by Guy Dugas
Watched a fascinating Netflix doc last night, Seeing Allred. Gloria Allred is a tireless high-profile American attorney and successful advocate for victims whose rights have been violated, especially for women and minorities.
It was enough to push this old white guy to cautiously wade into the numbing #MeToo conversation. In the words of Tarana Burke, founder of the #MeToo movement, “We need a complete cultural transformation if we are to eradicate sexual assault in our lifetimes.”
I believe that transformation can only happen through the empowerment of women in all levels of society.
“Some men see things as they are, and ask why. I dream of things that never were, and ask why not.”
Not to minimize the real pain and frustration expressed by those who rightly decry persistent gender inequality and exploitation, I’d like to offer some concrete signs of change.
Better known as perhaps the coldest capital city in the world, Winnipeg is not on many lists of the most progressive. Yet here, in the geographical centre of North America, its second largest post-secondary institution walks the gender equality talk like no other in my experience. Red River College attracts an annual enrolment of over 30,000. A union shop, gender equality across all pay scales was won long ago. The much bigger story lies in the college’s governance and administration.
When I was elected to the Board of Governors in 2005, four of its ten regular Governors were women. Not bad. But by 2010, six of the ten were women, as were the college’s President, Chief Financial Officer, and the Chairs of its two largest academic departments. And though a man was again President in 2017, all five VPs were now women. Even Information Technology Services, that traditional bastion of male dominance, was headed by a female. This institution can proudly boast that its top decision makers and earners have been predominantly female for much of the last decade.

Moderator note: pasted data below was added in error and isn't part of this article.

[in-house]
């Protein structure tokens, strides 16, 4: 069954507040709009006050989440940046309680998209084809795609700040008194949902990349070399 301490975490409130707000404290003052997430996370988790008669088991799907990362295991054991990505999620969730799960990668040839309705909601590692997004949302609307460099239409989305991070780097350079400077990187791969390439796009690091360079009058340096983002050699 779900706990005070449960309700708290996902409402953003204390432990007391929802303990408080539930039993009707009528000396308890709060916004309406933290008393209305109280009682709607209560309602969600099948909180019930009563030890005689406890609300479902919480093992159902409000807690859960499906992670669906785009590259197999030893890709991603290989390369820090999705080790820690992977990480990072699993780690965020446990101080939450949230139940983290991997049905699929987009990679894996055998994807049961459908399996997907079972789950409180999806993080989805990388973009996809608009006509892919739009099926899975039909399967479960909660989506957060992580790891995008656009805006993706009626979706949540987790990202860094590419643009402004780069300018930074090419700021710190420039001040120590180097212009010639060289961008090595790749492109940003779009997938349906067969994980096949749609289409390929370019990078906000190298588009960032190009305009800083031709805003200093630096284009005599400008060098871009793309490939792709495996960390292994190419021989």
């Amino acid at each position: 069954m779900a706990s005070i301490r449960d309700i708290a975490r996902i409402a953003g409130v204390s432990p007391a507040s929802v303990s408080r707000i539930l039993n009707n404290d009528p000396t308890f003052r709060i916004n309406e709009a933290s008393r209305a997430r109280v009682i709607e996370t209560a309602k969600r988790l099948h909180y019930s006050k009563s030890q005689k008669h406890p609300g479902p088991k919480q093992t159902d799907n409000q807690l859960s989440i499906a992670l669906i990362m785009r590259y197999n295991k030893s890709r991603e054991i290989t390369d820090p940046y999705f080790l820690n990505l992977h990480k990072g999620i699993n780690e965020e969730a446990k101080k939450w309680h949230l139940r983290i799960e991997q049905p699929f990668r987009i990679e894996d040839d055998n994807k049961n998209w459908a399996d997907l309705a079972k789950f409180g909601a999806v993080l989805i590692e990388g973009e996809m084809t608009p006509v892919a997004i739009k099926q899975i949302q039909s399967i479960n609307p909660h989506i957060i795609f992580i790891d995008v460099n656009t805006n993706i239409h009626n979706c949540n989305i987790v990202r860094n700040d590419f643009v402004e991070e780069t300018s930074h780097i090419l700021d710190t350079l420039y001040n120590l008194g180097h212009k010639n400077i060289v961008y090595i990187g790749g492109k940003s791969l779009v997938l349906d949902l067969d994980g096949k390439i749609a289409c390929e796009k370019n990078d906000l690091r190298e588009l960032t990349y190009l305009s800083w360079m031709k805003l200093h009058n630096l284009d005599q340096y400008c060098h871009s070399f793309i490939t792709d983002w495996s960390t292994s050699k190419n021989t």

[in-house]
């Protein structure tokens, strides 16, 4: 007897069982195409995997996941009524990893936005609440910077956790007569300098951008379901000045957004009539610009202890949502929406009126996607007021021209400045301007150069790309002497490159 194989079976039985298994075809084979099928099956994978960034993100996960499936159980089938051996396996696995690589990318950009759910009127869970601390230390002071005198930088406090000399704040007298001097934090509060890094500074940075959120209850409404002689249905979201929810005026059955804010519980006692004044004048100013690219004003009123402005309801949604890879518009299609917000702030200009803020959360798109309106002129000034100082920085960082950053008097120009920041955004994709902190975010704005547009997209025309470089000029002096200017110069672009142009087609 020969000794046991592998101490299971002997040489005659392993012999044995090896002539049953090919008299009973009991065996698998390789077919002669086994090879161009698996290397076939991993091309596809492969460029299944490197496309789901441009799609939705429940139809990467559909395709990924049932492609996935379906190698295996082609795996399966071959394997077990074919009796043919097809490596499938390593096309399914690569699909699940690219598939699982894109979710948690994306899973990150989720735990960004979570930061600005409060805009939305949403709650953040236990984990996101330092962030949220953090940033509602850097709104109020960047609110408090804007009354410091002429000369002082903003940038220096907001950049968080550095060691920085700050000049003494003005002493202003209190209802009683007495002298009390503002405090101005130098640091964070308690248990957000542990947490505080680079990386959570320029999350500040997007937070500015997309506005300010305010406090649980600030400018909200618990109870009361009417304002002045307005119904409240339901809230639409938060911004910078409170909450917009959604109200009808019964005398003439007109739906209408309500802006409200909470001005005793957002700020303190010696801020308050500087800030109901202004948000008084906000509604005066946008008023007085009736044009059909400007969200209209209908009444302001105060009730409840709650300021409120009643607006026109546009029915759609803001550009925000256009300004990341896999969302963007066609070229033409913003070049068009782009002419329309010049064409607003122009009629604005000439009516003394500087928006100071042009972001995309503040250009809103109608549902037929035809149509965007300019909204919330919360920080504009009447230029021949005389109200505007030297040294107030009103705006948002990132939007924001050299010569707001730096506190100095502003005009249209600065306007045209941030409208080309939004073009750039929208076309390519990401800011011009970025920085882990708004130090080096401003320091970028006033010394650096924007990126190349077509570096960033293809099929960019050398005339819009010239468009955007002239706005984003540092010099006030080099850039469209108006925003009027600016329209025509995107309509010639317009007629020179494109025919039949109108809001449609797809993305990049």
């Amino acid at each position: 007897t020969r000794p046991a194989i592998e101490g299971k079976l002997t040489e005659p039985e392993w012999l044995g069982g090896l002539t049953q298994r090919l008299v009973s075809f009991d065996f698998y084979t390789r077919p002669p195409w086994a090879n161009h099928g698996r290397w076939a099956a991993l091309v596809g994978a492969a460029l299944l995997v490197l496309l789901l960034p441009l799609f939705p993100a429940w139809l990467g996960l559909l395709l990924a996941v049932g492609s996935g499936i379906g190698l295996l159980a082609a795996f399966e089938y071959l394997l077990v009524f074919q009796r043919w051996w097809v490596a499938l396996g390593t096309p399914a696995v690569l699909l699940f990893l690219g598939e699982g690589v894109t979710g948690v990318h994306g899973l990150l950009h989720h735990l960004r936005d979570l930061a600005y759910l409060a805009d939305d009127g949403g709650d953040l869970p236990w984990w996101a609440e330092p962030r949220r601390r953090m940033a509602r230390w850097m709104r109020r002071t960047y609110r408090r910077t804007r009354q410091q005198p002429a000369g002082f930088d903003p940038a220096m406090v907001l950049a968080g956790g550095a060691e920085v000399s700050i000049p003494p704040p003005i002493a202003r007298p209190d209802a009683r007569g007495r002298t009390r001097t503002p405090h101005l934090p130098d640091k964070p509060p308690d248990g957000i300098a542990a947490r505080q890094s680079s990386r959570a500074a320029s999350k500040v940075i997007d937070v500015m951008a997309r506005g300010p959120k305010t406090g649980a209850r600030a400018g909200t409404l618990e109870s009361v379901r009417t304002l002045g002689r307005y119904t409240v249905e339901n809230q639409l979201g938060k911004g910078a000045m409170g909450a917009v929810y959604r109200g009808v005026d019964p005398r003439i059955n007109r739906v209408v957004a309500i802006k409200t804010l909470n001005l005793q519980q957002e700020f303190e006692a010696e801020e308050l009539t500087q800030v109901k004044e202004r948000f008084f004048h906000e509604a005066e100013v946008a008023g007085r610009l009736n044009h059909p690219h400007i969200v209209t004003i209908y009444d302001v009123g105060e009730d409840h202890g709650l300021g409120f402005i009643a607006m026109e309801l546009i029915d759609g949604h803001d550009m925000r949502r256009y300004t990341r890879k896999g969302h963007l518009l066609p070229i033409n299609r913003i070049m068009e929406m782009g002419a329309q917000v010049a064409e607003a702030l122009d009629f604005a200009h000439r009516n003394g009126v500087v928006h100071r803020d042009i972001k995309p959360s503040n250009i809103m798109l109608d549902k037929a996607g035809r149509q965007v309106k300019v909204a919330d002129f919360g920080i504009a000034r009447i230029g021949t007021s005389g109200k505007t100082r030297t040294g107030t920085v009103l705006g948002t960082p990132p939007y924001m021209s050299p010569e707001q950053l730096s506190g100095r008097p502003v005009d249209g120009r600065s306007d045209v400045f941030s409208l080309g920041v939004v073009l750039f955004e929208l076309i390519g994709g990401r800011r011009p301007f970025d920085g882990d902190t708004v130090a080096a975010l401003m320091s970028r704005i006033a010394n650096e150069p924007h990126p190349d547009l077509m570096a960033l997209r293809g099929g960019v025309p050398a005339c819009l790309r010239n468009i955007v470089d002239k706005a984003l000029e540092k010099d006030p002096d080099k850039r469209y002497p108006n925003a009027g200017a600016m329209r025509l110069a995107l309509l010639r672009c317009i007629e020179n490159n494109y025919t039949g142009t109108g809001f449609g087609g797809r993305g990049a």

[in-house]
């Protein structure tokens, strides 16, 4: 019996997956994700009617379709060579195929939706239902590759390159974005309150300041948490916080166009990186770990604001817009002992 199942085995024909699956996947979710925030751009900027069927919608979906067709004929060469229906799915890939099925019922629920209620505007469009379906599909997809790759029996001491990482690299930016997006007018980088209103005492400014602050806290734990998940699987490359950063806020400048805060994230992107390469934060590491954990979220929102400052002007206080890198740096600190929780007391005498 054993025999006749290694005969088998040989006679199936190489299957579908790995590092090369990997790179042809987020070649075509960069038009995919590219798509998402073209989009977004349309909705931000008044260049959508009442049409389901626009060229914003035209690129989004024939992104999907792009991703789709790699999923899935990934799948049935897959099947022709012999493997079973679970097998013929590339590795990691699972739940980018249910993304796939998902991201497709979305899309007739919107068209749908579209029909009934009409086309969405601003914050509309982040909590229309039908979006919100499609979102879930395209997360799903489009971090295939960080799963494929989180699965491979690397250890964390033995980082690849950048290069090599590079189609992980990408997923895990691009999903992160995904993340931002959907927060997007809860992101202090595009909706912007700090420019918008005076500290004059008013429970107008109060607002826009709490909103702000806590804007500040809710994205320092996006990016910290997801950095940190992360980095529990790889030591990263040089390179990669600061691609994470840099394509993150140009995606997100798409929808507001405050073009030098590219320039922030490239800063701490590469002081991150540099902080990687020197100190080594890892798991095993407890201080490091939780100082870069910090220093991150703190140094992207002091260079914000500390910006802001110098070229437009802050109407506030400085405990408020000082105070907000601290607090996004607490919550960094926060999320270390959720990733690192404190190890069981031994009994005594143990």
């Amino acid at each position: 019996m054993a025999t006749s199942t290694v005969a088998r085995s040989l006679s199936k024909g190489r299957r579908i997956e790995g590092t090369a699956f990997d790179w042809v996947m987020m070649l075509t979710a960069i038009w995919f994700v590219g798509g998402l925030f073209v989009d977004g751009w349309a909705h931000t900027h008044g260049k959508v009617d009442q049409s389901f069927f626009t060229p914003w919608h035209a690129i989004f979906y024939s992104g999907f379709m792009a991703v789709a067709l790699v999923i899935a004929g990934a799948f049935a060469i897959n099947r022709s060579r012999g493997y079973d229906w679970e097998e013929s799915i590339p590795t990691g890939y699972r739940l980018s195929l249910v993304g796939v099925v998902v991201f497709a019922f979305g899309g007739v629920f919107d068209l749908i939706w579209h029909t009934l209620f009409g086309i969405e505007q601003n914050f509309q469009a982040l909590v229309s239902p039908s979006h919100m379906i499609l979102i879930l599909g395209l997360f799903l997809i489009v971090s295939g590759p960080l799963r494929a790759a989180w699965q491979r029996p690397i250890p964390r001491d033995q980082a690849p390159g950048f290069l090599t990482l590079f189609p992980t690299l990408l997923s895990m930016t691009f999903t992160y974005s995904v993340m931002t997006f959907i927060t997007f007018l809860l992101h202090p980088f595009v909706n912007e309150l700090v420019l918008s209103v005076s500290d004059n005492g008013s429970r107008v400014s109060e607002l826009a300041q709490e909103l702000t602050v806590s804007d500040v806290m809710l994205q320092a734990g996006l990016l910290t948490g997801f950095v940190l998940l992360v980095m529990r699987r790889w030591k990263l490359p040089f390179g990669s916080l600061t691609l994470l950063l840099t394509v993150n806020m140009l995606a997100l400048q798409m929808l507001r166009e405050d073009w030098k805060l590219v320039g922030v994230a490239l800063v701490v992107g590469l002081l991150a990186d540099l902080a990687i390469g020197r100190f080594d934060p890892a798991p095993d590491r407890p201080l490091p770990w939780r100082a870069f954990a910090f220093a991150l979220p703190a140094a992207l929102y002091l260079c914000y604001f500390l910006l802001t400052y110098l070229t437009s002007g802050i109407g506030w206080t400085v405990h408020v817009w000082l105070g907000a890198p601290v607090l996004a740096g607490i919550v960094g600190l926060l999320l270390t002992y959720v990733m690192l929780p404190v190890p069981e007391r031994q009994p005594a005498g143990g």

So, yes, there have been gains. There is hope.
But back to Gloria Allred. What troubles me about movements like MeToo, BlackLivesMatter, and even Feminism, is that they can fragment and diffuse what should be our universal cry for equality and fairness. We must advocate for all victims of injustice, regardless of race, gender, or other classification. Don’t get me wrong, we clearly need the Allreds of the world, committed advocates with the courage to tirelessly confront and express outrage in the face of injustice. But the danger is ghettoization and the inevitable backlash from the threatened who will then exploit our petty biases to divide and conquer.
Our common enemies are power and privilege preying on the weak and disadvantaged. Let’s not lose sight of that. We all have a role to play. We must not allow justice to remain a spectator sport, content to cheer on the captain of our favourite team.
“The world is in greater peril from those who tolerate or encourage evil than from those who actually commit it.” (from a tribute to Pablo Casals, 1953)
Let us celebrate our victories. Rah, rah Red River! But let us not also slip into complacency, or worse, smugness. Much is left to be done.
I will try to do my bit. #YouToo?